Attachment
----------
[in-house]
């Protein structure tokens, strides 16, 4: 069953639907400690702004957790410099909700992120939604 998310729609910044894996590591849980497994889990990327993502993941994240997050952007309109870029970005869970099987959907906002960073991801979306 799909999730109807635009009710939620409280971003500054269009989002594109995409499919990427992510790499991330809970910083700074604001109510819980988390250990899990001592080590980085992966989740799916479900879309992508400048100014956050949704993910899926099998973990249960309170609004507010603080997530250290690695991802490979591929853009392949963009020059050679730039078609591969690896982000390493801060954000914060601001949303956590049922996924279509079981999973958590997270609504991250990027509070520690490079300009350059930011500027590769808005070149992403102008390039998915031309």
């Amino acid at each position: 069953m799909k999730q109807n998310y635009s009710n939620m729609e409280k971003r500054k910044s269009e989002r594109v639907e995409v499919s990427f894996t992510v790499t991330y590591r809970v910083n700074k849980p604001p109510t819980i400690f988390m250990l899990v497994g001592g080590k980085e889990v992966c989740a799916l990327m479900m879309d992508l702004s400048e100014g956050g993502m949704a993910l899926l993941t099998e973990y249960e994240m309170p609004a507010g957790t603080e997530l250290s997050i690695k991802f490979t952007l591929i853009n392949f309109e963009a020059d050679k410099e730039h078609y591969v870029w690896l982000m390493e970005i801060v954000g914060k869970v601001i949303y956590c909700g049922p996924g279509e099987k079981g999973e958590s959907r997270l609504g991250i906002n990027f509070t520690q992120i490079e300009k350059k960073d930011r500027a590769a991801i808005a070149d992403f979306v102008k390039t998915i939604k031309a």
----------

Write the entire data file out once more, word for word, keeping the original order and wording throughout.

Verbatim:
[in-house]
């Protein structure tokens, strides 16, 4: 069953639907400690702004957790410099909700992120939604 998310729609910044894996590591849980497994889990990327993502993941994240997050952007309109870029970005869970099987959907906002960073991801979306 799909999730109807635009009710939620409280971003500054269009989002594109995409499919990427992510790499991330809970910083700074604001109510819980988390250990899990001592080590980085992966989740799916479900879309992508400048100014956050949704993910899926099998973990249960309170609004507010603080997530250290690695991802490979591929853009392949963009020059050679730039078609591969690896982000390493801060954000914060601001949303956590049922996924279509079981999973958590997270609504991250990027509070520690490079300009350059930011500027590769808005070149992403102008390039998915031309």
């Amino acid at each position: 069953m799909k999730q109807n998310y635009s009710n939620m729609e409280k971003r500054k910044s269009e989002r594109v639907e995409v499919s990427f894996t992510v790499t991330y590591r809970v910083n700074k849980p604001p109510t819980i400690f988390m250990l899990v497994g001592g080590k980085e889990v992966c989740a799916l990327m479900m879309d992508l702004s400048e100014g956050g993502m949704a993910l899926l993941t099998e973990y249960e994240m309170p609004a507010g957790t603080e997530l250290s997050i690695k991802f490979t952007l591929i853009n392949f309109e963009a020059d050679k410099e730039h078609y591969v870029w690896l982000m390493e970005i801060v954000g914060k869970v601001i949303y956590c909700g049922p996924g279509e099987k079981g999973e958590s959907r997270l609504g991250i906002n990027f509070t520690q992120i490079e300009k350059k960073d930011r500027a590769a991801i808005a070149d992403f979306v102008k390039t998915i939604k031309a």